Comparison between eccentric-only and coupled concentric-eccentric contractions for neuromuscular fatigue and muscle damage

Document Type

Journal Article

Publication Title

Medicine and science in sports and exercise





First Page


Last Page


PubMed ID



Wolters Kluwer


School of Medical and Health Sciences / Centre for Human Performance




Ruas, C. V., Latella, C., Taylor, J. L., Haff, G. G., & Nosaka, K. (2022). Comparison between eccentric-only and coupled concentric-eccentric contractions for neuromuscular fatigue and muscle damage. Medicine & Science in Sports & Exercise, 54(10), 1635-1646. https://doi.org/10.1249/MSS.0000000000002959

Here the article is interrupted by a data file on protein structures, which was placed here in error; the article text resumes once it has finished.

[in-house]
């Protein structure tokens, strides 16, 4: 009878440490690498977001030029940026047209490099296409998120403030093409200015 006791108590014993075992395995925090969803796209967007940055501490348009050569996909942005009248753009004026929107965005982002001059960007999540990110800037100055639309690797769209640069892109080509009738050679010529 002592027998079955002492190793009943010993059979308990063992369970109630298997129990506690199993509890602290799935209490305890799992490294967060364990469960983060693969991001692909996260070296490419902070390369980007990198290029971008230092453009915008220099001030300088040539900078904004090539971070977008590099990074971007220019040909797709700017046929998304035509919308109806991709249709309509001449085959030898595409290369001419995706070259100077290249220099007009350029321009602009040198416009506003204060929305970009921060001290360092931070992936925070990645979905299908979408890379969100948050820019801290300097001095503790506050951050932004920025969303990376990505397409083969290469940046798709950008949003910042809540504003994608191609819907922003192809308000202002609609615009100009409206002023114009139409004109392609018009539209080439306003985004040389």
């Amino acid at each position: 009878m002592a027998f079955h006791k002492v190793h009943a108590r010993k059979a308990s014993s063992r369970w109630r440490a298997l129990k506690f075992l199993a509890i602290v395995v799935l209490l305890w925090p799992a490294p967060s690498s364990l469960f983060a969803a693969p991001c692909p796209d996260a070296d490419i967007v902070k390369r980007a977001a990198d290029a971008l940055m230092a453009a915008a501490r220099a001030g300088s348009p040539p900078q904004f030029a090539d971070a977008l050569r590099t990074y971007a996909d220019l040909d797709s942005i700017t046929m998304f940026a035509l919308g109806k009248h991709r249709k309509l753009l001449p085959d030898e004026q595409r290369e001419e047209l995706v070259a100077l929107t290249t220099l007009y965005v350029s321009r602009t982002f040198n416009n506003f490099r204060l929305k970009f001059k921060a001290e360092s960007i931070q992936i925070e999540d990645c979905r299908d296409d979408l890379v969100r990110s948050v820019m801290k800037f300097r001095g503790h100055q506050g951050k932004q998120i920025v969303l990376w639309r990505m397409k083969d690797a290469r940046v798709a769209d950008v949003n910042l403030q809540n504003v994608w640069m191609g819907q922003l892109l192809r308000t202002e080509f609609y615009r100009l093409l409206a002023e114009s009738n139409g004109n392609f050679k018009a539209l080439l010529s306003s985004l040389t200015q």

Purpose: Eccentric contractions induce muscle damage, but less is known about the effects of preceding concentric contractions to eccentric contractions on muscle damage. We compared eccentric-only (ECC) and coupled concentric and eccentric contractions (CON-ECC) of the knee extensors for parameters of neuromuscular fatigue and muscle damage. Methods: Twenty participants (age, 19-36 yr) were randomly placed into an ECC or a CON-ECC group (n = 10 per group), without significant (P > 0.06) differences in baseline neuromuscular variables between groups. The ECC group performed six sets of eight ECC at 80 % of ECC one-repetition maximum (1-RMecc), whereas the CON-ECC group performed six sets of eight alternating concentric (CON) and ECC (16 contractions per set) at 80% of CON 1-RM and 1-RMecc, respectively. Maximal voluntary isometric contraction force, rate of force development, resting twitch force, maximal M-wave (MMAX), voluntary activation, motor evoked potentials, corticospinal silent period, short interval intracortical inhibition, and muscle soreness were measured before, immediately after, and 1-3 d after exercise. Results: No significant (P ≥ 0.09) differences between ECC and CON-ECC were observed for changes in any variables after exercise. However, maximal voluntary isometric contraction force decreased immediately after exercise (ECC: -20.7 % ± 12.8 %, CON-ECC: -23.6 % ± 23.3 %) and was still reduced 3 d after exercise (ECC: -13.6 % ± 13.4 %, CON-ECC: -3.3 % ± 21.2 %). Rate of force development at 0 - 30 ms reduced immediately after exercise (ECC: -38.3 % ± 33.9 %, CON-ECC: -30.7 % ± 38.3 %). Voluntary activation, resting twitch force, and motor evoked potential/MMAX decreased and corticospinal silent period increased after exercise (all P ≤ 0.03), but short interval intracortical inhibition and MMAX did not change. Muscle soreness developed (P < 0.001) similarly for both groups (peak, 38.5 ± 29.5 mm). Conclusions: CON-ECC did not exacerbate neuromuscular fatigue and muscle damage when compared with ECC, despite twice as many contractions performed. Thus, eccentric contractions (n = 48 in both groups) seemed to mainly mediate the neuromuscular responses observed.



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